iSummit carries on success

By Geoff Lee

October 18, 2016 8:21 AM

OPPORTUNITIES Keynote speaker, Clint Davis, a partner of Acasta Capital Indigenous in Toronto, spoke about economic opportunities for Indigenous peoples at the 2016 iSummit at the Lloydminster Exhiibition Grounds on Oct. 13

Shows business collaborations between Indigenous and non Indeginous works

This year’s drum beat for the Seekaskootch Dancers from Onion Lake who kicked off the 4th annual Indigenous Economic Partnership Summit set the right celebratory tone.
Economic partnerships between Indigenous and non Indigenous businesses are beginning to show some positive results from previous connections.
“This is a very powerful summit because the relationships that were started in the first summit four years ago are now flourishing,” said Lloydminster Mayor Rob Saunders.
“Some of the initiatives that you see in our own community through partnerships with indigenous economic activity is being realized.”
The agenda of the 2016 iSummit held at the Lloydminster Exhibition Grounds on Oct. 13 included an update of the Lloydminster casino project that is moving forward with multiple partners.
Evan Schemenauer, CEO of Little Pine Developments, an arm of Border Tribal Council that will own the buildings, told the audience the first phase Petro Canada gas bar is due to open Jan. 1, 2017.
The exterior of the casino is expected to be completed by May, 2017.
The casino project update fit the human resources and employment theme of the iSummit.
The development will create about 140 full time jobs for Indigenous and non Indigenous people in the area.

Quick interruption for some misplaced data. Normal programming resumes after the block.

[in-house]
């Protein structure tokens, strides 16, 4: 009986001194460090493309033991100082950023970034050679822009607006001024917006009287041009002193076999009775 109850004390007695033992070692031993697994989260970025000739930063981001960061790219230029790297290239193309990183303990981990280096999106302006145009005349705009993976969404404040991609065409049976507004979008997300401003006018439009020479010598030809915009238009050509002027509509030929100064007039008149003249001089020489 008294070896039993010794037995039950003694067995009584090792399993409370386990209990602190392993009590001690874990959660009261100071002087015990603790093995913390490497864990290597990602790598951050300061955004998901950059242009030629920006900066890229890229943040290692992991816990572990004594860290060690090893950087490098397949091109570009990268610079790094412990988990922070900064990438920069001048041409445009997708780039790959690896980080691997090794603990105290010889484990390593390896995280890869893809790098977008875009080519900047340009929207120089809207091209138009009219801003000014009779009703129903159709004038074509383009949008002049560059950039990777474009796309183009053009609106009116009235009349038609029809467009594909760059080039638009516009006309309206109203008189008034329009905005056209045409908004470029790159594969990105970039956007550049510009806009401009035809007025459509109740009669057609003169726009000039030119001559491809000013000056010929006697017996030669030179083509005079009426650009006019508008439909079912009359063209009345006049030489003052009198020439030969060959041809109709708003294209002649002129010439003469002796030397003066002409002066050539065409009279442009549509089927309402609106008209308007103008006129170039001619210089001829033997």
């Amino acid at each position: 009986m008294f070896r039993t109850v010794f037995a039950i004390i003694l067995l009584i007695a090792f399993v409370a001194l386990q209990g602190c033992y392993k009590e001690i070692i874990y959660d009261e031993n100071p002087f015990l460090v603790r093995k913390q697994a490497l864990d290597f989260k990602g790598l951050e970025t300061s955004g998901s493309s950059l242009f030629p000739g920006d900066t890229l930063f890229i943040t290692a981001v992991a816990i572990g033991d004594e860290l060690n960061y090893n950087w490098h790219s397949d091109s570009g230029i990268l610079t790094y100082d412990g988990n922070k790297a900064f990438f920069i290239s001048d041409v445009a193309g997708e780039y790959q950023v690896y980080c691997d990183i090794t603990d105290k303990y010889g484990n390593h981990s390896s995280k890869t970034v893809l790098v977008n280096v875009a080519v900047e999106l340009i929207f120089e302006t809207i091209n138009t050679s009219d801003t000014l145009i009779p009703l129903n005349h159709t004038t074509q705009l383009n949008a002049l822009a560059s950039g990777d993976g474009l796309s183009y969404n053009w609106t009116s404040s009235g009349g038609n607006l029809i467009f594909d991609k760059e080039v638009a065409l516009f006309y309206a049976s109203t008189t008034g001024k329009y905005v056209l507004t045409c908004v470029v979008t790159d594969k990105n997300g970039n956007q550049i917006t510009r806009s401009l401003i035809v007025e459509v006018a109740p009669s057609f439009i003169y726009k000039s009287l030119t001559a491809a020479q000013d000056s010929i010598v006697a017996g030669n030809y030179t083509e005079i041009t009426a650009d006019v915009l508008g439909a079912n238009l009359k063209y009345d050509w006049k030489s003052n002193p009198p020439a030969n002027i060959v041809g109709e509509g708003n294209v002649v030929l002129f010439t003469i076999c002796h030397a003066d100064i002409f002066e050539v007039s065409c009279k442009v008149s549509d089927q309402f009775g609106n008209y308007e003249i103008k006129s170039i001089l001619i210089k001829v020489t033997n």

“It’s very good news for us,” said Jeff Ross, CEO of Onion Lake Business Development Corporation who was a panel member on HR and employment
“Obviously, for the town of Lloydminster and the surrounding area, the news hasn’t been good the last 16 months due to the price of oil.
“We are looking at trying to diversify into other areas.”
Ross heads up eight businesses at Onion Lake, four of which provide direct services to the oilfield and four that provide indirect services.
“Obviously, this last year and a half has taught us and other companies, if you want to be a one commodity company, when times are tough it’s going to hurt you,” he said.
“In our case, oil is our biggest business, but we also don’t want to make it the largest percentage of our revenue.”
Ross also acted as a moderator for a panel discussion on how to start your own business and spoke about his expectations for the group.
“I guess what I’m really hoping for is, a lot of young people who come to a conference like this can see the benefits of starting their own business,” said Ross.
“It’s not an easy process — at the end of the day a lot of people want to be their own boss.”
He said the iSummit is an opportunity to find a network of people who have started their own business and learn from their trials and tribulations.
The iSummit also attracted some high profile Indigenous leaders from right across Canada including Clint Davis, a partner and managing director of Acasta Capital Indigenous based in Toronto.
“I actually want to talk about what I see as a remarkable opportunity for Indigenous business across the country looking at the size of the Indigenous market which is expected to be about $30 billion this year,” said Davis one of the keynote speakers.
He said he would also share his own experience as chair of the board of directors for the Nunatsiavut Group of Companies.
That’s the economic arm of the Nunatsiavut Government in Labrador that was the last land claim to be settled in Canada.
Shelley Wiart, the founder of Mighty Warriors was also on hand checking out the opportunities for networking.
“I’m really excited because it’s a great place for people to connect and for indigenous and non indigenous businesses to have partnerships,” she said.
“So I’m looking forward to meeting new people and also helping people to connect with each other.”
Wiart also promoted her own Rise Up Mighty Warriors event Oct. 13-14 at Lakeland College and the Days Inn & Suites.
The two day event was aimed at family violence prevention and awareness held in collaboration with the Lloydminster Native Friendship Centre

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